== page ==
How Green Is Carbon Trading?

It was a deal to make Britain's Chancellor of the Exchequer, Alistair Darling, hug himself with glee.

Just as the world's existing financial markets were hitting a five-year low two weeks ago, Britain's Treasury raked in a cool $80 million from a brand-new one.

The occasion was Britain's first auction of carbon-dioxide permits. Almost 4 million were auctioned off to greenhouse-gas emitters in a sale that was four times oversubscribed. The government expects to sell 80 million more over the next four years, raising a further $1.5 billion.

The plan, at first glance, seems simplicity itself: By charging companies for the right to emit CO2, the government hopes to encourage them to switch to cleaner and greener technologies.

It's the latest development in a global campaign to save the planet by making polluters pay.

We are witnessing the birth of the greatest and most complex commodity market the world has seen. Last year alone, permits worth more than $80 billion were traded on the world's carbon markets — but future trading volumes, if all goes global according to plan, will dwarf these.

Carbon- trading schemes originate from the Kyoto protocol on climate change agreed under the auspices of the United Nations in 1997.

Governments adhering to Kyoto accept limits on the CO2 their countries can emit. To meet their pledges, they put caps on the carbon outputs of domestic companies, which have to buy annual permits to exceed them.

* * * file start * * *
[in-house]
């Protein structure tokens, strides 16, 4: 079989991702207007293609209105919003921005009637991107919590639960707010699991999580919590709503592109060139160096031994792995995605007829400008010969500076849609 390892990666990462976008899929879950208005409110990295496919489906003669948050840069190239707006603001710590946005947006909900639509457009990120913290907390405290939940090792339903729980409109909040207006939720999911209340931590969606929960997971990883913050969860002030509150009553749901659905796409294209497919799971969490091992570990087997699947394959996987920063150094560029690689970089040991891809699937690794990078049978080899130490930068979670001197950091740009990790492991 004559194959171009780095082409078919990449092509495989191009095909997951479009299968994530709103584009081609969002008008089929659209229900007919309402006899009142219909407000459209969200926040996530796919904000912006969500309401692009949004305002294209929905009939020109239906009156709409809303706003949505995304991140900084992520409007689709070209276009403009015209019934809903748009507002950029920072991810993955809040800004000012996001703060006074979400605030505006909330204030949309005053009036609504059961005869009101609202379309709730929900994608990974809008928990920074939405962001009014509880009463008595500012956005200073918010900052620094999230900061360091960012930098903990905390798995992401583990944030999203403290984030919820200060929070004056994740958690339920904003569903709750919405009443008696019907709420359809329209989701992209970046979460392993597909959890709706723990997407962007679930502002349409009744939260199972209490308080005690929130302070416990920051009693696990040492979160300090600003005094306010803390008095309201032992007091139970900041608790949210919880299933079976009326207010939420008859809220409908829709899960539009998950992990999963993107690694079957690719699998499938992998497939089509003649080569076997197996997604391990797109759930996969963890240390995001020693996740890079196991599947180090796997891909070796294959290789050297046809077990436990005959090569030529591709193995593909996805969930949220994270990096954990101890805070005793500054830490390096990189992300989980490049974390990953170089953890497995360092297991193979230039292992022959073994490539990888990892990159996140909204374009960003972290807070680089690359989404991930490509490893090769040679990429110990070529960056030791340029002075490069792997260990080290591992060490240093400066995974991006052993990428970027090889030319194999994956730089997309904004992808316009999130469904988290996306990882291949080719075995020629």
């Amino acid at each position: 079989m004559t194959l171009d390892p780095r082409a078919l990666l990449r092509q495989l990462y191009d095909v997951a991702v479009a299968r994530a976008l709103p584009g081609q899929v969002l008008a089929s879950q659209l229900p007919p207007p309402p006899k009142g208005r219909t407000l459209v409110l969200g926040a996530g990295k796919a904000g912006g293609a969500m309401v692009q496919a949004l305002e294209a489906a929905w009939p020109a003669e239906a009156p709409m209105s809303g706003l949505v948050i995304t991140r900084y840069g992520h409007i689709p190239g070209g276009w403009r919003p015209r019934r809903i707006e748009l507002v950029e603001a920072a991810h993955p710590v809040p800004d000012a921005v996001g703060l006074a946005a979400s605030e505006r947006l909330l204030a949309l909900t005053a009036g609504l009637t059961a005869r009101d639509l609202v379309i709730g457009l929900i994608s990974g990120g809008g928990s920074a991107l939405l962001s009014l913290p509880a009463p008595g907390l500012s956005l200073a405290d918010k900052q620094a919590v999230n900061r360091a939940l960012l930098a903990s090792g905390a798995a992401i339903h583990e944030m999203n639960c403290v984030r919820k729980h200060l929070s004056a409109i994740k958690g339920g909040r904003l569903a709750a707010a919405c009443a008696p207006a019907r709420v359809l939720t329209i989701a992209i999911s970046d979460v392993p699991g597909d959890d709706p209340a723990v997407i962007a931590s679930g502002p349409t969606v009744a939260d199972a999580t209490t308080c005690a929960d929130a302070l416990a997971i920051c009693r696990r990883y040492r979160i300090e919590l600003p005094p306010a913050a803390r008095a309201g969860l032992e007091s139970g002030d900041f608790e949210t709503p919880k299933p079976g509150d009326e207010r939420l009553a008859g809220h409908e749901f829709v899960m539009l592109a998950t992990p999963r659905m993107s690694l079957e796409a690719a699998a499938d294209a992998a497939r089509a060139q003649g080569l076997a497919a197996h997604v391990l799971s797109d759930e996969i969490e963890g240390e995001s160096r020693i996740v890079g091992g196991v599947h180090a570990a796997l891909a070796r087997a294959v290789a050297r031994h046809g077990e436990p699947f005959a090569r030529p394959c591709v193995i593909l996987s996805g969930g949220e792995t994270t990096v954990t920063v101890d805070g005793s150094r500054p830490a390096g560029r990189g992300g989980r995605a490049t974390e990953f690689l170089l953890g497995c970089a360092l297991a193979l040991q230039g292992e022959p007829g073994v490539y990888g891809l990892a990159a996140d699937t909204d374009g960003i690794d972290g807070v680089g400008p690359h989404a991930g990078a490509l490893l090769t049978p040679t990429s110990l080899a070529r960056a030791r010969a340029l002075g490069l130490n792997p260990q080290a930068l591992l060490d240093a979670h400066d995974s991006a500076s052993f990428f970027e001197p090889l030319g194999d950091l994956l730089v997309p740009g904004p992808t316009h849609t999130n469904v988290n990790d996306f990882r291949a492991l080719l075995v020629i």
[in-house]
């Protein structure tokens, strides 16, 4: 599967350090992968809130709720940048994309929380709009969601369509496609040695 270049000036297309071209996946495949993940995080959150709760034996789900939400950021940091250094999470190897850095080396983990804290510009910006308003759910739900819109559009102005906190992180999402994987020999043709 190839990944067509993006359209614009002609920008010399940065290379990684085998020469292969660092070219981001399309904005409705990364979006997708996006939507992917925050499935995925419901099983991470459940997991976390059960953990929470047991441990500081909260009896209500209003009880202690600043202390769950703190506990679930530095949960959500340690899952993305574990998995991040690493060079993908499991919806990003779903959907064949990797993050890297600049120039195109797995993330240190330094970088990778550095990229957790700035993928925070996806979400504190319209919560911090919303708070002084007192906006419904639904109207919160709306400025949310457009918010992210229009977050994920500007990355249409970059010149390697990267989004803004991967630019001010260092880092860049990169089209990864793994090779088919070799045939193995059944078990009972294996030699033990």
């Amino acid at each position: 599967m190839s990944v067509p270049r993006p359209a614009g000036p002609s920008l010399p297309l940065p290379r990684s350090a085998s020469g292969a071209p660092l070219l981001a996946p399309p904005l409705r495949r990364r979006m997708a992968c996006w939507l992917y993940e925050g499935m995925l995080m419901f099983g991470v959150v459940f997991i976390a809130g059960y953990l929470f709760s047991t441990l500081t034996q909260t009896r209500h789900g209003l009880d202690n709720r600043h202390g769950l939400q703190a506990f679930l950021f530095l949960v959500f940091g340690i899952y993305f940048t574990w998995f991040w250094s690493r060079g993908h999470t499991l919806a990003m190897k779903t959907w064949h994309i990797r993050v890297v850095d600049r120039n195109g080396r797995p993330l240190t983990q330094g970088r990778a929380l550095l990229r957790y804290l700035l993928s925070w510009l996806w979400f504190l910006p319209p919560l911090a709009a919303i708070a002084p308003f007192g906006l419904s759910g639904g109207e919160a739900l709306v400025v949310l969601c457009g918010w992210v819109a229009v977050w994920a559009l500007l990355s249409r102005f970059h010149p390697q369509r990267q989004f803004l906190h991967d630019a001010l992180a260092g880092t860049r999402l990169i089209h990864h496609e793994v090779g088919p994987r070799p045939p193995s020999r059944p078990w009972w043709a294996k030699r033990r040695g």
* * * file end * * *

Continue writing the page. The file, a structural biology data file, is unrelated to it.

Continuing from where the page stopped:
Permits are bought from governments or from carbon traders, who, naturally, charge a commission. For financiers, the arrival of carbon trading is a bonanza. The sector already employs about 3,000 people and has created a few dozen new millionaires.

Several such schemes are up and running around the world: Europe's Emissions Trading Scheme, founded in 2005, is the biggest, but others are following in Australia, the U.S. and even China.

It sounds good news for everyone: governments, taxpayers, City boys and the environment. The reality is a great deal less rosy — indeed some of those closest to the carbon markets say openly that the system is doomed to failure.

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